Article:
This question initially made me think of a quote by Burton Rascoe: “What no wife of a writer can ever understand is that a writer is working when he's staring out the window.” The tangible act of typing my book up didn't take long, but the writing process of a first draft starts long before the conscious mind even recognizes there is the idea for a book. So the process could have begun for me when I was a child and being bathed in the tub, or when I was being carried unconscious during a flood through the streets of Spain, or when my face first felt rain. Whatever the catalyst was, I believe the first draft of this book began there, long ago. I believe that ever since then, my brain has been writing the book-- not making much noise, just an efficient machine that sometimes grabbed more material/images/phrases from the various stimuli as I simply lived my life, fueling its engine with my experiences. So, the short answer to this question is that I do not know the maneuverings and whereabouts of my mind well enough to have a real answer.

5. What genre does your book fall under? Choose your own adventure-romance-spiritual.

6. What books would you compare yours to in your chosen genre? I have not read any books of poetry that I thought it similar to in any way, and that is the precise reason I wanted to write it.

7. What is a one-sentence synopsis of your book? This book is not finished and cannot be finished being written until it is read.

8. Do you have a publisher, or will you self-publish your book or seek representation? Kristy Bowen, from Dancing Girl Press will be publishing my book this spring. I am extremely, ridiculously honored to be affiliated with this press, and am so grateful that they believe in my work enough to turn it into a real live book.

9. What else about your book might pique readers’ interest? There is an overall scientific and spiritual hypothesis that makes the entire experience of reading the book much more important than its individual poems/paths are. The structure and formula I've created is the real poetry, and not the words themselves.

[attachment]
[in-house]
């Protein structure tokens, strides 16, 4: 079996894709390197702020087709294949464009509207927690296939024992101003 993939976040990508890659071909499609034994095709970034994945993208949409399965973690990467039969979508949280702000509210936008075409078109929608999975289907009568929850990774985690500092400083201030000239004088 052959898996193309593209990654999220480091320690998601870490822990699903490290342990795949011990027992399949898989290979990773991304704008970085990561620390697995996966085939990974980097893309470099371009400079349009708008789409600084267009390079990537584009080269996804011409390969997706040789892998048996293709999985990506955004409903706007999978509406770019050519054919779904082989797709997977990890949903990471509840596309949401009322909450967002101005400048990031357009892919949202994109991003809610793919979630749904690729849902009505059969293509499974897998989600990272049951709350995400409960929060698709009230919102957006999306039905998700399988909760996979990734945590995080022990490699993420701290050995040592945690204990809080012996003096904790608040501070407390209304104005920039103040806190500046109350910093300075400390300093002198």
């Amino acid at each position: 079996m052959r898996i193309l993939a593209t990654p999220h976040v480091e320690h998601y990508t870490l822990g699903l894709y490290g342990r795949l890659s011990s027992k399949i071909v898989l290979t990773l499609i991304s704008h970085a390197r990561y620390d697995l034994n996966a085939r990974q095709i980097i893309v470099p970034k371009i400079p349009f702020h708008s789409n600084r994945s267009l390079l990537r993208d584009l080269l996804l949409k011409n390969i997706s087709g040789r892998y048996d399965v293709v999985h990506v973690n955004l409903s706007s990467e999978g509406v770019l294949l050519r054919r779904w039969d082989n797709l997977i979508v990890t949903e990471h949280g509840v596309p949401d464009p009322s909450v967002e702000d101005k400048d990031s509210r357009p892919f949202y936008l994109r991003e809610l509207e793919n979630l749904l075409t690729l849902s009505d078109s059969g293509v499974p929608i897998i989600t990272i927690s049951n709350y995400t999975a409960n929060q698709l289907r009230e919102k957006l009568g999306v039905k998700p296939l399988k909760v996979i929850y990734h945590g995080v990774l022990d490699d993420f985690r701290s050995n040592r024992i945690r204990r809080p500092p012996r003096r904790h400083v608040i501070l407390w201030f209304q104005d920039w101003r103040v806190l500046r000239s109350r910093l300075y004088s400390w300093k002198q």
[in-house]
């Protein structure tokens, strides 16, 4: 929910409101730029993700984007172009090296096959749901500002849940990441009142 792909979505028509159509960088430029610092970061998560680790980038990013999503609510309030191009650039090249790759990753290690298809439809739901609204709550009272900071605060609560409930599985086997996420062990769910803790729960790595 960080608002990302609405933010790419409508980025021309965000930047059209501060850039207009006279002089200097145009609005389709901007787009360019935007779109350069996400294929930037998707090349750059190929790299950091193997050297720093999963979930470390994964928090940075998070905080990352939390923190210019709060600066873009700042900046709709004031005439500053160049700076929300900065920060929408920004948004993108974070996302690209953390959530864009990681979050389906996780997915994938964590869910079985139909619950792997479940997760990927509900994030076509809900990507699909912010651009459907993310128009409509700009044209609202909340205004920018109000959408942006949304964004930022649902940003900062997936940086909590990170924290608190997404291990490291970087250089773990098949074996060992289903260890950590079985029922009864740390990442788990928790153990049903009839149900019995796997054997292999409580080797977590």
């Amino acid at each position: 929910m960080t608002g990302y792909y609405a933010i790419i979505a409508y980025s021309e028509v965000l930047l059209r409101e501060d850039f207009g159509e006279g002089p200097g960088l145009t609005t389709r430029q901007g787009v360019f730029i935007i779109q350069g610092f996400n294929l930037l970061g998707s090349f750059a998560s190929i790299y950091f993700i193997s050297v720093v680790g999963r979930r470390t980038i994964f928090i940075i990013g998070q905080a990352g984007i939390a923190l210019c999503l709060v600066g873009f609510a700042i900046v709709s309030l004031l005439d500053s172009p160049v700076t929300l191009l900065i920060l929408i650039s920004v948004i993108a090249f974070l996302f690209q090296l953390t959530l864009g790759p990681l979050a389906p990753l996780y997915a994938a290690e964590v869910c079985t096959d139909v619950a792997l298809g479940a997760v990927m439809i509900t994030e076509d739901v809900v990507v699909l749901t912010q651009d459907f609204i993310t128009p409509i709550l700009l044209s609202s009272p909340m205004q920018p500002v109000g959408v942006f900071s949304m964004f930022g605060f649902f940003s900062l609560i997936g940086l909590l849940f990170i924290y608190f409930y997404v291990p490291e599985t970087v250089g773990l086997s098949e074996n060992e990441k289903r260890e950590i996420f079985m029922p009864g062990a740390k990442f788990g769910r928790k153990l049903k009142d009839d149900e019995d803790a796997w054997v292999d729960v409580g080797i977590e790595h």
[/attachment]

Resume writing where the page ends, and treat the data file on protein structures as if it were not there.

10. What actors would you choose to play your characters in a movie or to read your work for a recording? I don't think my book could be turned into a movie unless it was a very experimental art film, and I think it would irritate viewers to watch a translation of this into film. Further, the person portraying the “you” in this book will be whoever is reading it, and the personal portraying the “lover” in this book will be whatever the readers projections are. So, my dear readers, you may decide when you read which actors you'd like to play yourself and your lover, I cannot choose that.


Next up on this blog hop, I will be tagging Chaya Silberstein to post interview answers about her upcoming project. I met Chaya while in Anna Moschovakis' poetry chapbook workshop at the Poet's House in Battery Park, several years ago. I instantly felt a rapport with her, as she is one of the sunniest and friendliest people I'd ever met. Since then, we have attempted to write 100 poems in 100 days together, and are about to embark on the 30 poems in 30 days together this April. I love the fact that her personality shines through her poems-- she is very prolific and creates wonderful, soulful little gems that are very accessible to most readers. This is a difficult feat, too often the world of poetry is considered a private little club, and readers who are not trained in poetry arts can't understand what's going on, but Chaya's writing so warmly invites them in.

Here is her bio: Chaya Silberstein is a roving poet. She serves tasty poems at art galleries, film festivals holiday events and yes, tea parties. She incorporates baked goods, art, spoken word and sometimes African drums. She's taught poetry in classrooms and elderly care facilities. Chaya recently co-published her first book, The Echo of Dreams.

She blogs at: and will post her interview on April 7th.